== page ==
Smart grid technology standards have been essential in ensuring meters and related software can be integrated into a utility’s existing business structures with minimal customization.
But with the rise of mesh networks as the primary field area network for AMI and DA applications, proprietary protocols sometimes impede implementation of secondary sources for sensors and other communicating devices.
The Wi-SUN Alliance, a standards body focused on large-scale IoT wireless communications, is seeking to change this by launching a FAN Certification Program. As an alliance member and board member, Landis+Gyr is actively involved in crafting requirements for this program that serve the needs of our customers.
What is it:
The certification program provides compliance testing to the Wi-SUN communications profile to certify interoperability. This means that a certified network component from one company will be able to communicate with a certified device from another company. While history teaches us that this level of interoperability doesn’t guarantee plug-n-play compatibility, it is a big step toward providing greater access to multiple vendor products.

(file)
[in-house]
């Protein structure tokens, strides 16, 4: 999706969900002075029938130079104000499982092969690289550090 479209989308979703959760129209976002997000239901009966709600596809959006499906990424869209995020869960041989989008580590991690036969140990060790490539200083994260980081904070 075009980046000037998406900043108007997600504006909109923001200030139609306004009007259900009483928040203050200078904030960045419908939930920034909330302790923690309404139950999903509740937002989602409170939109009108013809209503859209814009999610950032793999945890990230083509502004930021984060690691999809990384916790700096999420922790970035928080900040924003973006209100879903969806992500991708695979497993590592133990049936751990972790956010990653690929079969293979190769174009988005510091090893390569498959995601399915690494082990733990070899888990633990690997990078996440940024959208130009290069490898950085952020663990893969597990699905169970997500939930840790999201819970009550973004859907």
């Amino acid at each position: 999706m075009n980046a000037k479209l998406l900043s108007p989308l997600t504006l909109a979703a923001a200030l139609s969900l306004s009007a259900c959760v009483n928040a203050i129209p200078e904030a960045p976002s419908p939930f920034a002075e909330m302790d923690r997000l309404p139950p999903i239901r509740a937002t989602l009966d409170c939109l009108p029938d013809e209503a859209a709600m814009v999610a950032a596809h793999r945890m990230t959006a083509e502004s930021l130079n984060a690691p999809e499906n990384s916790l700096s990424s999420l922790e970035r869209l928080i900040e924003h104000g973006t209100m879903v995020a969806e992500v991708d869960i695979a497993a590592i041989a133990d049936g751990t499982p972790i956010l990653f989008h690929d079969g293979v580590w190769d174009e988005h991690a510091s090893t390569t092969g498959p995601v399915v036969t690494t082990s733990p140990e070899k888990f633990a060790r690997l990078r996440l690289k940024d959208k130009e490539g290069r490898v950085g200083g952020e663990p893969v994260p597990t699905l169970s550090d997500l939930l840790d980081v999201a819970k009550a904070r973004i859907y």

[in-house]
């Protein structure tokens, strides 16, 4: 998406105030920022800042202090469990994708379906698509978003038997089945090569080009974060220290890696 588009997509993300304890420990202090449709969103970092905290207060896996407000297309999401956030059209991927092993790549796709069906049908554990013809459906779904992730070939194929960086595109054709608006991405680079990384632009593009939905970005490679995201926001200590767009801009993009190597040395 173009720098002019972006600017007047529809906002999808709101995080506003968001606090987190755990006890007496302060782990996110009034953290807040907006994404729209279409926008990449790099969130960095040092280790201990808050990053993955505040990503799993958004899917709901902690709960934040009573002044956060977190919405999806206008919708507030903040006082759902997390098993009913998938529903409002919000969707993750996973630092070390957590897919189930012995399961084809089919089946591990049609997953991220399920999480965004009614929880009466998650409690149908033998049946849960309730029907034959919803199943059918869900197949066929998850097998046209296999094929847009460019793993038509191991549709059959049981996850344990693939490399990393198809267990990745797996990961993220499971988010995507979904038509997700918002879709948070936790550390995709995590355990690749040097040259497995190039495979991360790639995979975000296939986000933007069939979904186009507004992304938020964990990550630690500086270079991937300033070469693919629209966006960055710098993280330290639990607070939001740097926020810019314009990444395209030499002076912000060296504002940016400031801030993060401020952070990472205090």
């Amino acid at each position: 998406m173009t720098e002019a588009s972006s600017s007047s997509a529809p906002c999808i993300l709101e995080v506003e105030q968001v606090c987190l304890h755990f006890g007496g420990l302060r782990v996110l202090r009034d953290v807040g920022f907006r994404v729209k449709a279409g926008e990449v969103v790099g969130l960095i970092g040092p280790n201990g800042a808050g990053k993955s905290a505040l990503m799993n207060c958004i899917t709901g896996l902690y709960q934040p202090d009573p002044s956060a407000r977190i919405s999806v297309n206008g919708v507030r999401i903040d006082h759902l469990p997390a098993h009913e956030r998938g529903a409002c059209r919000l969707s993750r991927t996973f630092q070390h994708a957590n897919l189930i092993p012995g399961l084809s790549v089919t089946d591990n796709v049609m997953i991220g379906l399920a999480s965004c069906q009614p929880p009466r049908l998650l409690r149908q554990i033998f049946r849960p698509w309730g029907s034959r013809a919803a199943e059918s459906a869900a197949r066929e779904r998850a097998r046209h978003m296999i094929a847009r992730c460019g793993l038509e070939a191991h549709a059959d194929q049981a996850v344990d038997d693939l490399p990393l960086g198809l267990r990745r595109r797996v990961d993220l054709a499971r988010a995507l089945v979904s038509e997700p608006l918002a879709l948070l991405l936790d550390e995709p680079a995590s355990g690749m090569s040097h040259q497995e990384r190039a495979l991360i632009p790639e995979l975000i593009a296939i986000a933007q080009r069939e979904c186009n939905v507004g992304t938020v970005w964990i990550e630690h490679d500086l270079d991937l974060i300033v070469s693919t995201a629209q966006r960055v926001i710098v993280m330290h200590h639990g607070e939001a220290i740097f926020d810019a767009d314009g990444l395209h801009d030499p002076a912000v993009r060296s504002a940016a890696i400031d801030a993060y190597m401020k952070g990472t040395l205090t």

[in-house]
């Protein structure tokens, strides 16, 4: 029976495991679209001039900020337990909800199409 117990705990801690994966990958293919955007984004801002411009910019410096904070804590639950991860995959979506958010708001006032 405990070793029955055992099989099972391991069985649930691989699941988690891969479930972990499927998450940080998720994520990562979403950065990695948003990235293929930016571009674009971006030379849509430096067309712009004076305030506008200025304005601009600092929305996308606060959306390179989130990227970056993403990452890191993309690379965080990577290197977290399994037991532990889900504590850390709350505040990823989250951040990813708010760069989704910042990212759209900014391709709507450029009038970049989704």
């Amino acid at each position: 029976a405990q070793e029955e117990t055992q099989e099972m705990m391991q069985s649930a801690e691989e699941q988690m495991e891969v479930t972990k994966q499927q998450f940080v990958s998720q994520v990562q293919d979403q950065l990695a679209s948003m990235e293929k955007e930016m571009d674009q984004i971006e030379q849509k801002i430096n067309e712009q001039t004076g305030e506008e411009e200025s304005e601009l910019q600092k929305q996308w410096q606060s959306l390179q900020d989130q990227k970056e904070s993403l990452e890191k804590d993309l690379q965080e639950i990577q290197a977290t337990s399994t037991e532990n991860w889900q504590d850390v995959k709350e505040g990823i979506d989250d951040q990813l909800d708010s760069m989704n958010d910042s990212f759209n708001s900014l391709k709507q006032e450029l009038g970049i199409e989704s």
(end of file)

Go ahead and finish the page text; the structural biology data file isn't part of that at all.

Why it matters:
While many utilities are currently able to select meters from multiple vendors that operate on their AMI networks, it is sometimes more difficult to integrate new sensors being introduced for smart city applications, EV charging or grid management. FAN interoperability is meant to bridge this last gap in open standards.
The ability to use best-fit vendors for multiple projects will ultimately inspire new energy management applications. Landis+Gyr’s Gridstream Connect platform is designed to support and exchange network interface cards (NICs) with other vendors and developers. Certification will make this process easier and more cost effective.
Similar to how mobile consumer devices have evolved, as existing proprietary networks become more open in the future, the focus will be less on the network and more on the value intelligent devices provide.